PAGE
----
A. The D'Oench Doctrine and its Statutory Counterpart, 12 U.S.C. § 1823(e)

 In D'Oench, Duhme & Co. v. FDIC, 315 U.S. 447, 62 S. Ct. 676, 86 L. Ed. 956 (1942), the Supreme Court held that makers of a note are estopped from asserting against a federal corporation an alleged "secret agreement" outside the written terms of a note contained in the official banking records. *fn2" In reaching its decision, the Court stated that where the maker of a note "lends himself [or herself] to a scheme or arrangement whereby the banking authority . . . [is] likely to be mislead," such a scheme or arrangement is barred as a defense against the FDIC. Id. at 460, 62 S. Ct. 680. In essence, "the D'Oench doctrine prohibits the maker of a promissory note from asserting a defense based on any agreement that would tend to deceive the FDIC." FDIC v. Betancourt, 865 F. Supp. 1035 (S.D.N.Y. 1994).

 In cases subsequent to D'Oench, courts have expanded the D'Oench doctrine so that it "now applies in virtually all cases where a federal depositary institution regulatory agency is confronted with an agreement not documented in the institution's records." Baumann v. Savers Federal Savings & Loan Ass'n, 934 F.2d 1506, 1510 (11th Cir. 1991), cert. denied, 504 U.S. 908, 112 S. Ct. 1936, 118 L. Ed. 2d 543 (1992). As one judge has noted, the D'Oench doctrine is "expansive and perhaps startling in its severity." Bowen v. FDIC, 915 F.2d 1013, 1015 (5th Cir. 1990).

 Congress codified the D'Oench doctrine in the Federal Deposit Insurance Act of 1950, § 13(e), 64 stat. 889, as amended by the Financial Institution Reform, Recovery and Enforcement Act of 1989, 12 U.S.C. § 1823(e) ("Section 1823(e)"). *fn3" Section 1823(e) of 12 U.S.C. similarly prohibits the use of secret, oral agreements against a federal corporation.

 Both the D'Oench doctrine and 12 U.S.C. § 1823(e) were designed to protect the FDIC from "secret agreements" that undermine the value of bank's assets. Specifically, D'Oench and 1823(e) were intended "to protect [the FDIC] from misrepresentations made to induce or influence the action of the FDIC, including misstatements as to the genuineness or integrity of securities in the portfolios of banks which it insures or to which it makes loans." FDIC v. Betancourt, 865 F. Supp. 1035, 1040 (S.D.N.Y. 1994) (quoting D'Oench, 315 U.S. at 457, 62 S. Ct. at 679)). There are two main policies underlying 12 U.S.C. § 1823(e). First, Congress wanted to ensure that federal and state bank examiners could rely on a bank's records in evaluating the worth of the bank's assets. As the Supreme Court has noted "neither the FDIC nor state banking authorities would be able to make reliable evaluations if bank records contained seemingly unqualified notes that are in fact subject to undisclosed conditions." Langley, 484 U.S. at 91-92, 108 S. Ct. at 401. Second, Congress enacted § 1823(e) to "ensure mature consideration of unusual loan transactions by senior bank officials, and prevent fraudulent insertion of new terms, with the collusion of bank employees, when a bank appears headed for failure." See id.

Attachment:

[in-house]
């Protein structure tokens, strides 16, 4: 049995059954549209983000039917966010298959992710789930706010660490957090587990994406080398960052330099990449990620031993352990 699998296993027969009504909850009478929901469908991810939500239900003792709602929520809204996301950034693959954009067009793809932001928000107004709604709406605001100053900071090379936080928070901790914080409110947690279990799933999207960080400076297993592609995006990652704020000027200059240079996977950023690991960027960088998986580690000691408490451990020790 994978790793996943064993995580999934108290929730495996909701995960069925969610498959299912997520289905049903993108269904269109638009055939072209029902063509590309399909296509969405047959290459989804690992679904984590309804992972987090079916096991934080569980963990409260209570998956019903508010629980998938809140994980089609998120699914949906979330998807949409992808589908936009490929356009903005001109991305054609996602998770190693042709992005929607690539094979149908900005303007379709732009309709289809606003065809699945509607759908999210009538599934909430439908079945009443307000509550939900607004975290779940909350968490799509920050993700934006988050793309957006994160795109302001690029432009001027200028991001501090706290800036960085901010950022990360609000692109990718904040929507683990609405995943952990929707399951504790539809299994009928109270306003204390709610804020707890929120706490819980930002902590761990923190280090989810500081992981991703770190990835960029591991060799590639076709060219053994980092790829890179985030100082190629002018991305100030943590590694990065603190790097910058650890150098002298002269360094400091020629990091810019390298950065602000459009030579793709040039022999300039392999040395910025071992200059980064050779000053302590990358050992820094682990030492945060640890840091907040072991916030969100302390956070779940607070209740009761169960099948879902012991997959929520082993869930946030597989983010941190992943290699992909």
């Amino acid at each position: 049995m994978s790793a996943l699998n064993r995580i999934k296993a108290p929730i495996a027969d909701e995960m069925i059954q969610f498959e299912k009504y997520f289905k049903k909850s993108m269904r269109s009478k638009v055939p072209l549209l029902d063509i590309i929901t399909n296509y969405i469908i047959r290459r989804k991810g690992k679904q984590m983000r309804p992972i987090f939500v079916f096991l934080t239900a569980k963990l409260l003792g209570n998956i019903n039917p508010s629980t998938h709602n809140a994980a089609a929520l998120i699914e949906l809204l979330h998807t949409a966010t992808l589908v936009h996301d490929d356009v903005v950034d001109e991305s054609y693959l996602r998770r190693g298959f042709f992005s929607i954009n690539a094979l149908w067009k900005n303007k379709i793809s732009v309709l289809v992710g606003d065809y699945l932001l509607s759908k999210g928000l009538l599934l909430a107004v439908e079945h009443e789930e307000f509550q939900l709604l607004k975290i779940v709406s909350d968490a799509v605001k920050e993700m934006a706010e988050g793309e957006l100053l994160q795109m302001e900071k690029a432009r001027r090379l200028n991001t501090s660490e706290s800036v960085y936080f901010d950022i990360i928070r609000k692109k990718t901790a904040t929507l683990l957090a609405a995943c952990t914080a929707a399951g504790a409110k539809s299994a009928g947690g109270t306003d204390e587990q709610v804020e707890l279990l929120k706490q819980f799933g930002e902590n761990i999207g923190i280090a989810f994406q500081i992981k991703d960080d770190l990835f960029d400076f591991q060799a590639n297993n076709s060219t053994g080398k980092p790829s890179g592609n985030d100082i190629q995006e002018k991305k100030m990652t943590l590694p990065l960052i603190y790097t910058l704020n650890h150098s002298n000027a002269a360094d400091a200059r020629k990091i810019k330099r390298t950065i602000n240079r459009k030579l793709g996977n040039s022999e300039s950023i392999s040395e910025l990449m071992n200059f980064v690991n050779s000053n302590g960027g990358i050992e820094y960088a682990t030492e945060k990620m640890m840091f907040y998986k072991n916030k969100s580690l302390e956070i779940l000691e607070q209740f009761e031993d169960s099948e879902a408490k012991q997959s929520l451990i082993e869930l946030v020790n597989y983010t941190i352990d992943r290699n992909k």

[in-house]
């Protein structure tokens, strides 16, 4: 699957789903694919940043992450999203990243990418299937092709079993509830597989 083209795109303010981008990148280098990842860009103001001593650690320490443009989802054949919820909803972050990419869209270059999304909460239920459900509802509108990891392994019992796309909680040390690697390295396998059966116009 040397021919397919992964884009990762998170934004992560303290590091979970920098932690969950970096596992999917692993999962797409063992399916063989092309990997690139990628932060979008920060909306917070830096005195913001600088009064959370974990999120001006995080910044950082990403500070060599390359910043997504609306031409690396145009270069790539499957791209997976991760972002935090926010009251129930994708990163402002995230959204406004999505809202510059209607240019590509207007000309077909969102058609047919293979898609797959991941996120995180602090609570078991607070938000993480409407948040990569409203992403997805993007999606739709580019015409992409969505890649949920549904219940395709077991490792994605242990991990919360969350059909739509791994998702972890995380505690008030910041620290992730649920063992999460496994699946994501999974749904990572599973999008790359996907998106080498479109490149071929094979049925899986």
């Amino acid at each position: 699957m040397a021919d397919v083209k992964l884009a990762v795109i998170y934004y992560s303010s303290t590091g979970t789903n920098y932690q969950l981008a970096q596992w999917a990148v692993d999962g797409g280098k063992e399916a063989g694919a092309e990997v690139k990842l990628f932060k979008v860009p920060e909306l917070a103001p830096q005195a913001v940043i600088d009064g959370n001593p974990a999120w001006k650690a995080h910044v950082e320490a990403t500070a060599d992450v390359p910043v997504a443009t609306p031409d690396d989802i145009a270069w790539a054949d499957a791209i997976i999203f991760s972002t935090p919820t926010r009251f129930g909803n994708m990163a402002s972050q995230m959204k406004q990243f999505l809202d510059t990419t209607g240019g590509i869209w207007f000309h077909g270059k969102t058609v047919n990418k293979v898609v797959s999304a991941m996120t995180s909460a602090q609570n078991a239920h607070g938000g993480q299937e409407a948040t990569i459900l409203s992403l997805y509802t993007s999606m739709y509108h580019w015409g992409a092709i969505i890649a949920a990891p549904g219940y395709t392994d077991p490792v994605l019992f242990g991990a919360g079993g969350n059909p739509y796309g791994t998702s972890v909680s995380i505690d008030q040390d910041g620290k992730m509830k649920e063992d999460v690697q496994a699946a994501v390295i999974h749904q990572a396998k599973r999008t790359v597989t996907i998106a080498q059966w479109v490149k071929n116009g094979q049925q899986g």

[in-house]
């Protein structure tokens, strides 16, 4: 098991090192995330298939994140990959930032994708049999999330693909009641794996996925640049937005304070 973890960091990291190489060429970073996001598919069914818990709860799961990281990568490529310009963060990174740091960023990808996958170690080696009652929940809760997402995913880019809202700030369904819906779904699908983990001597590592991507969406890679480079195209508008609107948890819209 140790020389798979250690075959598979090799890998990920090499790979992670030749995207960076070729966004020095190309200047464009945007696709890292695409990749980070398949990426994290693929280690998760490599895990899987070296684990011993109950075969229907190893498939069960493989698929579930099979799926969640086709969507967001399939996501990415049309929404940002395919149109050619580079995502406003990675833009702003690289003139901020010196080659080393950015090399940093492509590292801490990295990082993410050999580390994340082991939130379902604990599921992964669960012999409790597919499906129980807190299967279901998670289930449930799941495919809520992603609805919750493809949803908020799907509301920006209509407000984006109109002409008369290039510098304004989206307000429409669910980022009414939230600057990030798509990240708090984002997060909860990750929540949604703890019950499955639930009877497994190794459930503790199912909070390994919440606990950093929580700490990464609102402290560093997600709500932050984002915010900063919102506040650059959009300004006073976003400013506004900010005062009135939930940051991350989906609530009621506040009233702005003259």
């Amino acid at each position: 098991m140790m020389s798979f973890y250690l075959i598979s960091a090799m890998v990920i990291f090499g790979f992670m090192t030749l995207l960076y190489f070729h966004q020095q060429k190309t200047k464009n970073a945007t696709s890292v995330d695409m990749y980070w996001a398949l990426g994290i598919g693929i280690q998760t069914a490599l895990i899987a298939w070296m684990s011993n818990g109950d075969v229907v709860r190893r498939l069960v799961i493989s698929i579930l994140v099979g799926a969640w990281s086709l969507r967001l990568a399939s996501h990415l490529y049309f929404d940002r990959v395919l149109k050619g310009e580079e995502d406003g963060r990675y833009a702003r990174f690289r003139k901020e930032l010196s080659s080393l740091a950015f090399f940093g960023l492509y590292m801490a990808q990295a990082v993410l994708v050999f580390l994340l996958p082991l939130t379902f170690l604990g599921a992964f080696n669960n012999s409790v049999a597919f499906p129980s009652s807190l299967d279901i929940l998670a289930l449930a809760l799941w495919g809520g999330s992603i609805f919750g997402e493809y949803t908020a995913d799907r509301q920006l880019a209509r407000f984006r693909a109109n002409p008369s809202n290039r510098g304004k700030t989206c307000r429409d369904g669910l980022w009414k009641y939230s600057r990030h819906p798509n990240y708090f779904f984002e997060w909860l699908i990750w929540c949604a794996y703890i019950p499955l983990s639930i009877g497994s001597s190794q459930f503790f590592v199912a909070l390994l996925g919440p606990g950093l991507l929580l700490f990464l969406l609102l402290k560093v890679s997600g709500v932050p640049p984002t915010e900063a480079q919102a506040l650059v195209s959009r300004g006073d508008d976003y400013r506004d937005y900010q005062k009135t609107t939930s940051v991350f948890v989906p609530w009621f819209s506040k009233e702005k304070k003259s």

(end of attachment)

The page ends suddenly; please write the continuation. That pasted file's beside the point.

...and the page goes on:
Section 1823(e) of 12 U.S.C. specifically provides that "no agreement which tends to diminish or defeat the interest of the Corporation or any asset acquired by it . . . shall be valid against the corporation unless such agreement" meets four requirements. 12 U.S.C. § 1823(e). First, the agreement must be in writing. Id. Second, the agreement must be executed by the bank and any party claiming an adverse interest thereunder contemporaneously with the acquisition of the asset by the bank. Id. Third, the agreement must be approved by the board of directors or the loan committee of the bank, and it must be recorded in the minutes of the board or committee. Id. Finally, the written agreement must be kept continuously, from the time of its execution, as an official record of the bank. Id.

 An agreement that meets the four requirements of 12 U.S.C. § 1823(e) prevails even if the FDIC did not know of the agreement, and an agreement that does not meet the four requirements fails even if the FDIC knew of the agreement. 484 U.S. at 95. Section 1823(e) protects the FDIC in its corporate capacity as well as in it receivership capacity. See FDIC v. Giammettei, 34 F.3d 51, 55 (2d Cir. 1993) ("In 1989, after the Supreme Court decided Langley, Congress further enlarged the scope of the doctrine by amending § 1823(e) to extend its protections to assets acquired by the FDIC through appointment as a receiver for an insolvent financial institution.").

 While neither the D'Oench doctrine nor 12 U.S.C. § 1823(e) prevents plaintiffs from asserting affirmative claims or defenses that do not depend on "agreements," see Garrett v. Commonwealth Mortgage Corp., 938 F.2d 591, 595 (5th Cir. 1991) (citing Langley v. FDIC, 484 U.S. 86, 93-4, 108 S. Ct. 396, 402, 98 L. Ed. 2d 340 (1987); FDIC v. McClanahan, 795 F.2d 512, 515 (5th Cir. 1985)), court have interpreted the term "agreement" very broadly. Beitzell & Co. v. FDIC ( In re Beitzell, 163 Bankr. 637, 647 (Bankr. D.D.C. 1993); see, e.g., Langley v. FDIC, 484 U.S. 86, 90-93, 108 S. Ct. 396, 400-02, 98 L. Ed. 2d 340 (1987) (interpreting "agreement" to include all conditions to the parties' performance of the bargain); FDIC v. Giammettei, 34 F.3d 51, 58 (2d Cir. 1994) (holding that an implicit covenant of "good faith and fair dealing" constitutes an "agreement" under 12 U.S.C. § 1823(e)). The Supreme Court has noted that the term "agreement" in § 1823(e) includes representations, warranties and fraudulent promises. Langley, 484 U.S. at 93, 108 S. Ct. at 402.